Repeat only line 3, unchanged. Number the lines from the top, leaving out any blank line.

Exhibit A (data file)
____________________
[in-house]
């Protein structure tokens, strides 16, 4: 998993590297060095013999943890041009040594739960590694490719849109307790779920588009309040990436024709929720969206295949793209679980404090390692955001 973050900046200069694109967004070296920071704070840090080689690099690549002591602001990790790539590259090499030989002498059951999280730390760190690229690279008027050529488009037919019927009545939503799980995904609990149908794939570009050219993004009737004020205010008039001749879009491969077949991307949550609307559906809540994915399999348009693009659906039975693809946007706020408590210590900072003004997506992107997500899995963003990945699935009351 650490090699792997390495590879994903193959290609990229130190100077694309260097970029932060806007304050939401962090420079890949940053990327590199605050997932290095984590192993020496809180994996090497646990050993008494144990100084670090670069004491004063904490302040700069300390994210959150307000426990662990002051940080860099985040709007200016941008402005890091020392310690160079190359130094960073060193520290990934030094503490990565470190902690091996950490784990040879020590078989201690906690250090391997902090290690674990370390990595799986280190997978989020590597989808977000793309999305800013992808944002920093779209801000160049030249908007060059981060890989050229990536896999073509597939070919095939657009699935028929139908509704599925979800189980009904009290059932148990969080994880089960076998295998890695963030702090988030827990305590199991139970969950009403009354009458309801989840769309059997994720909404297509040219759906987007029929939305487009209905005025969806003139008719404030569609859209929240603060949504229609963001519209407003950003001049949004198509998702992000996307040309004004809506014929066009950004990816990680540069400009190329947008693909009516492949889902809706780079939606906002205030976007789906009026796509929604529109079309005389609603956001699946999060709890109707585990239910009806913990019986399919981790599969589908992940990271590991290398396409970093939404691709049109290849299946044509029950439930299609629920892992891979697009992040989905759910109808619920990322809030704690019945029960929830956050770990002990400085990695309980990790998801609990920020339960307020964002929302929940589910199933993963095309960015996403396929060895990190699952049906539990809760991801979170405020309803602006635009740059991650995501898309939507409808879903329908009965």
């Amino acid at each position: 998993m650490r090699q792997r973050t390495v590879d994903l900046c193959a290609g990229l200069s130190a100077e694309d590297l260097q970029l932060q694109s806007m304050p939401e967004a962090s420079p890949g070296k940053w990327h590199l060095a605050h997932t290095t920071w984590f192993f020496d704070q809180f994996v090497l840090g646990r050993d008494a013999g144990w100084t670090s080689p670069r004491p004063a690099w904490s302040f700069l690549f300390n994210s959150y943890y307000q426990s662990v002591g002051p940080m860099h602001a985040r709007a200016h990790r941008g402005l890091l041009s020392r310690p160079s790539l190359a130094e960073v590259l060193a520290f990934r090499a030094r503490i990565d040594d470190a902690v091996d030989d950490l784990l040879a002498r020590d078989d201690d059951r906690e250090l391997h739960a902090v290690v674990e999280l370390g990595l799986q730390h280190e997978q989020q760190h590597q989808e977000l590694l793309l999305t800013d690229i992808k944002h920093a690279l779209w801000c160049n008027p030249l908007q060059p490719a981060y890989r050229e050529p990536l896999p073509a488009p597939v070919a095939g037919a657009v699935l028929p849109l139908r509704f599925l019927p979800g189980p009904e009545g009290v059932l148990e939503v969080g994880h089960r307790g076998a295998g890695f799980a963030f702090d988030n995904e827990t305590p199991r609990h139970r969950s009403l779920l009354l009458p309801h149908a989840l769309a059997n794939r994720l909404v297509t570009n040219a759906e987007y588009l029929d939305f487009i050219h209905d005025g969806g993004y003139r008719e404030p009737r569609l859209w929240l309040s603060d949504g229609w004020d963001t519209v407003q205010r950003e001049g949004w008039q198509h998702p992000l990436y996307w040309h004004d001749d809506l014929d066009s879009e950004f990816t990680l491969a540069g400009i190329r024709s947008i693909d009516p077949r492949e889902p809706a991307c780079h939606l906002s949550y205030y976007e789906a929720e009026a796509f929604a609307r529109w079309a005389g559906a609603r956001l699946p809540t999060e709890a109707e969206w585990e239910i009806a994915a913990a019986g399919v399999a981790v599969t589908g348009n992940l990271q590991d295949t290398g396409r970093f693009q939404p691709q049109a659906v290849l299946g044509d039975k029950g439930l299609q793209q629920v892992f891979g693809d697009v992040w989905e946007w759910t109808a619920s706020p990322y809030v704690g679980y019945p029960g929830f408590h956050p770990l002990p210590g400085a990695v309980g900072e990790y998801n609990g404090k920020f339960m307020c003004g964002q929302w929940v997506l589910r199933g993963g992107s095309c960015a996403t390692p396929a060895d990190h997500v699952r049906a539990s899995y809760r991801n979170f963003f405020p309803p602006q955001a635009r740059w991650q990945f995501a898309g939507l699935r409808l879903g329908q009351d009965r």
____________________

């Amino acid at each position: 998993m650490r090699q792997r973050t390495v590879d994903l900046c193959a290609g990229l200069s130190a100077e694309d590297l260097q970029l932060q694109s806007m304050p939401e967004a962090s420079p890949g070296k940053w990327h590199l060095a605050h997932t290095t920071w984590f192993f020496d704070q809180f994996v090497l840090g646990r050993d008494a013999g144990w100084t670090s080689p670069r004491p004063a690099w904490s302040f700069l690549f300390n994210s959150y943890y307000q426990s662990v002591g002051p940080m860099h602001a985040r709007a200016h990790r941008g402005l890091l041009s020392r310690p160079s790539l190359a130094e960073v590259l060193a520290f990934r090499a030094r503490i990565d040594d470190a902690v091996d030989d950490l784990l040879a002498r020590d078989d201690d059951r906690e250090l391997h739960a902090v290690v674990e999280l370390g990595l799986q730390h280190e997978q989020q760190h590597q989808e977000l590694l793309l999305t800013d690229i992808k944002h920093a690279l779209w801000c160049n008027p030249l908007q060059p490719a981060y890989r050229e050529p990536l896999p073509a488009p597939v070919a095939g037919a657009v699935l028929p849109l139908r509704f599925l019927p979800g189980p009904e009545g009290v059932l148990e939503v969080g994880h089960r307790g076998a295998g890695f799980a963030f702090d988030n995904e827990t305590p199991r609990h139970r969950s009403l779920l009354l009458p309801h149908a989840l769309a059997n794939r994720l909404v297509t570009n040219a759906e987007y588009l029929d939305f487009i050219h209905d005025g969806g993004y003139r008719e404030p009737r569609l859209w929240l309040s603060d949504g229609w004020d963001t519209v407003q205010r950003e001049g949004w008039q198509h998702p992000l990436y996307w040309h004004d001749d809506l014929d066009s879009e950004f990816t990680l491969a540069g400009i190329r024709s947008i693909d009516p077949r492949e889902p809706a991307c780079h939606l906002s949550y205030y976007e789906a929720e009026a796509f929604a609307r529109w079309a005389g559906a609603r956001l699946p809540t999060e709890a109707e969206w585990e239910i009806a994915a913990a019986g399919v399999a981790v599969t589908g348009n992940l990271q590991d295949t290398g396409r970093f693009q939404p691709q049109a659906v290849l299946g044509d039975k029950g439930l299609q793209q629920v892992f891979g693809d697009v992040w989905e946007w759910t109808a619920s706020p990322y809030v704690g679980y019945p029960g929830f408590h956050p770990l002990p210590g400085a990695v309980g900072e990790y998801n609990g404090k920020f339960m307020c003004g964002q929302w929940v997506l589910r199933g993963g992107s095309c960015a996403t390692p396929a060895d990190h997500v699952r049906a539990s899995y809760r991801n979170f963003f405020p309803p602006q955001a635009r740059w991650q990945f995501a898309g939507l699935r409808l879903g329908q009351d009965r």